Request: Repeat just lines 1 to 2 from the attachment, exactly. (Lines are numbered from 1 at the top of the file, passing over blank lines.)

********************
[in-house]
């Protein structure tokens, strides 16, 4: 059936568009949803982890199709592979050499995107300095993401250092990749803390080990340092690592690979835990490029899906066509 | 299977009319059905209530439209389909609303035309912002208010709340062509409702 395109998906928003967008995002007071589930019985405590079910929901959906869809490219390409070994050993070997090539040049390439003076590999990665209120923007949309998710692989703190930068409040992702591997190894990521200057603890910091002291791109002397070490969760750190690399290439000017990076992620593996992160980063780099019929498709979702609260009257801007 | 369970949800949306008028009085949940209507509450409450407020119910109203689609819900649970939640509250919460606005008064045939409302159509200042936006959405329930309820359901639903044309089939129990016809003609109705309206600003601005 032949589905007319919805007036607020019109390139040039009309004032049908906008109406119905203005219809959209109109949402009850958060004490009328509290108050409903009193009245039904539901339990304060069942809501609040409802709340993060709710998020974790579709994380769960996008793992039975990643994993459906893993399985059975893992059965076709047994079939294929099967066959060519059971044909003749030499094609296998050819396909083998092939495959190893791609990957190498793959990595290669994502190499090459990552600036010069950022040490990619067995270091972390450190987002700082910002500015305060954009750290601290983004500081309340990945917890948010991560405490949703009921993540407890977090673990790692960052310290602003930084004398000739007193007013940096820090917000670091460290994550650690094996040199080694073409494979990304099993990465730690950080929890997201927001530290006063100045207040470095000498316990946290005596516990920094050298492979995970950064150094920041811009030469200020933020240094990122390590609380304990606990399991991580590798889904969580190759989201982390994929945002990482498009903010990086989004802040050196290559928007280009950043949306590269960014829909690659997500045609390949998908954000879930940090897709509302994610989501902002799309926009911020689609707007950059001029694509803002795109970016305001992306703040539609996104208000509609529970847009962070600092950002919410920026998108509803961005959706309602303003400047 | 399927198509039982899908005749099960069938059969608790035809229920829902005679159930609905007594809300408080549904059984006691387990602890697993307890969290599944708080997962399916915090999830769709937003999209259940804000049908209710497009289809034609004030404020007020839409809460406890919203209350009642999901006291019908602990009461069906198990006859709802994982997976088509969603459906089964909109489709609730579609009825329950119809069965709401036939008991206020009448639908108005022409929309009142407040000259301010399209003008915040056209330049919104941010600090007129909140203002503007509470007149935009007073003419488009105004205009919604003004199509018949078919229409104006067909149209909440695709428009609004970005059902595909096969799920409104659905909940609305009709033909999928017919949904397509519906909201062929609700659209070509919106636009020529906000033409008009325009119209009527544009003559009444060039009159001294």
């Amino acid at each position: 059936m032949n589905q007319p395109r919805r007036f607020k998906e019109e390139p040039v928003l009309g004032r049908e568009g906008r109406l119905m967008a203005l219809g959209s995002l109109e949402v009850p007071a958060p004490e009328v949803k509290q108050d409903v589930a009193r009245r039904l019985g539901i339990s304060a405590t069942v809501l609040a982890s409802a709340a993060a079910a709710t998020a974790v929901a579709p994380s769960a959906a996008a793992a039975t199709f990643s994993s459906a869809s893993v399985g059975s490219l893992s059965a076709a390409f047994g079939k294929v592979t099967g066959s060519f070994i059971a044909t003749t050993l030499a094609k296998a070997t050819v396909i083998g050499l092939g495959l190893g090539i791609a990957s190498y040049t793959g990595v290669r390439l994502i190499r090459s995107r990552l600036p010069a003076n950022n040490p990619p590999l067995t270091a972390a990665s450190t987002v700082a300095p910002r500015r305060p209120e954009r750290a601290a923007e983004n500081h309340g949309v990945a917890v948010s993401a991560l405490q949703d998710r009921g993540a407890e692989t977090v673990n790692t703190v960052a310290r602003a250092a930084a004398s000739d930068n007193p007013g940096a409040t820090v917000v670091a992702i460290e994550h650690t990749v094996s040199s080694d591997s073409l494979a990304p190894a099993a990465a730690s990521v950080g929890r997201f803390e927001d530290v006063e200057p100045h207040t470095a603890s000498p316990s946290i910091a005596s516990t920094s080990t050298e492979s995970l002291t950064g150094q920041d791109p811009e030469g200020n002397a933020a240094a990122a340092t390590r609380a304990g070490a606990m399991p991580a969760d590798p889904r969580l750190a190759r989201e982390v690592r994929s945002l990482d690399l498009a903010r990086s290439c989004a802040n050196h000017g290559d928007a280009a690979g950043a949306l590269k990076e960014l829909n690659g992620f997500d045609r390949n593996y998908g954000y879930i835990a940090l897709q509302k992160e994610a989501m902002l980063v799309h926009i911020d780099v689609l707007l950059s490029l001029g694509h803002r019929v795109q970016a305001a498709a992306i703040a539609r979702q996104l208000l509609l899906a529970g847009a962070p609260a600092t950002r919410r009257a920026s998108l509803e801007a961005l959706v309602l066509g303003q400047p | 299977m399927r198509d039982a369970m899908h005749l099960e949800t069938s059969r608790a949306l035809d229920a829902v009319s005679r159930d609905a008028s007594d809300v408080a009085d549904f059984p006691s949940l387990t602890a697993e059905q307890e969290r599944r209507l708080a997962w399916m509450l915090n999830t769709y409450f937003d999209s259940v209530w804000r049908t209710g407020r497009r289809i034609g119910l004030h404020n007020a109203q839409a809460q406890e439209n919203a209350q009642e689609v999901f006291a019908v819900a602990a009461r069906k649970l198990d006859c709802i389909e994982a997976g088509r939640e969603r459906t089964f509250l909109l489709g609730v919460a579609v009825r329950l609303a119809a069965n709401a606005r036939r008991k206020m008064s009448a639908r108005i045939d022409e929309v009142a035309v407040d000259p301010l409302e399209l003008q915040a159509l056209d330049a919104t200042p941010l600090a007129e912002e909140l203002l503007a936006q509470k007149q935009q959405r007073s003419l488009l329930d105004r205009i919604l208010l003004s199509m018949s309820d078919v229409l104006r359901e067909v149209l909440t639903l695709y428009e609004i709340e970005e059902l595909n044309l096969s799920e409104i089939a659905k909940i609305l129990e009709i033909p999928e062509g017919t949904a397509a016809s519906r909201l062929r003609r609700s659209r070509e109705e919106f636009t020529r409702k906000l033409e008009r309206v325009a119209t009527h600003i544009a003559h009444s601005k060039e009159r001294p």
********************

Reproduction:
[in-house]
């Protein structure tokens, strides 16, 4: 059936568009949803982890199709592979050499995107300095993401250092990749803390080990340092690592690979835990490029899906066509 | 299977009319059905209530439209389909609303035309912002208010709340062509409702 395109998906928003967008995002007071589930019985405590079910929901959906869809490219390409070994050993070997090539040049390439003076590999990665209120923007949309998710692989703190930068409040992702591997190894990521200057603890910091002291791109002397070490969760750190690399290439000017990076992620593996992160980063780099019929498709979702609260009257801007 | 369970949800949306008028009085949940209507509450409450407020119910109203689609819900649970939640509250919460606005008064045939409302159509200042936006959405329930309820359901639903044309089939129990016809003609109705309206600003601005 032949589905007319919805007036607020019109390139040039009309004032049908906008109406119905203005219809959209109109949402009850958060004490009328509290108050409903009193009245039904539901339990304060069942809501609040409802709340993060709710998020974790579709994380769960996008793992039975990643994993459906893993399985059975893992059965076709047994079939294929099967066959060519059971044909003749030499094609296998050819396909083998092939495959190893791609990957190498793959990595290669994502190499090459990552600036010069950022040490990619067995270091972390450190987002700082910002500015305060954009750290601290983004500081309340990945917890948010991560405490949703009921993540407890977090673990790692960052310290602003930084004398000739007193007013940096820090917000670091460290994550650690094996040199080694073409494979990304099993990465730690950080929890997201927001530290006063100045207040470095000498316990946290005596516990920094050298492979995970950064150094920041811009030469200020933020240094990122390590609380304990606990399991991580590798889904969580190759989201982390994929945002990482498009903010990086989004802040050196290559928007280009950043949306590269960014829909690659997500045609390949998908954000879930940090897709509302994610989501902002799309926009911020689609707007950059001029694509803002795109970016305001992306703040539609996104208000509609529970847009962070600092950002919410920026998108509803961005959706309602303003400047 | 399927198509039982899908005749099960069938059969608790035809229920829902005679159930609905007594809300408080549904059984006691387990602890697993307890969290599944708080997962399916915090999830769709937003999209259940804000049908209710497009289809034609004030404020007020839409809460406890919203209350009642999901006291019908602990009461069906198990006859709802994982997976088509969603459906089964909109489709609730579609009825329950119809069965709401036939008991206020009448639908108005022409929309009142407040000259301010399209003008915040056209330049919104941010600090007129909140203002503007509470007149935009007073003419488009105004205009919604003004199509018949078919229409104006067909149209909440695709428009609004970005059902595909096969799920409104659905909940609305009709033909999928017919949904397509519906909201062929609700659209070509919106636009020529906000033409008009325009119209009527544009003559009444060039009159001294």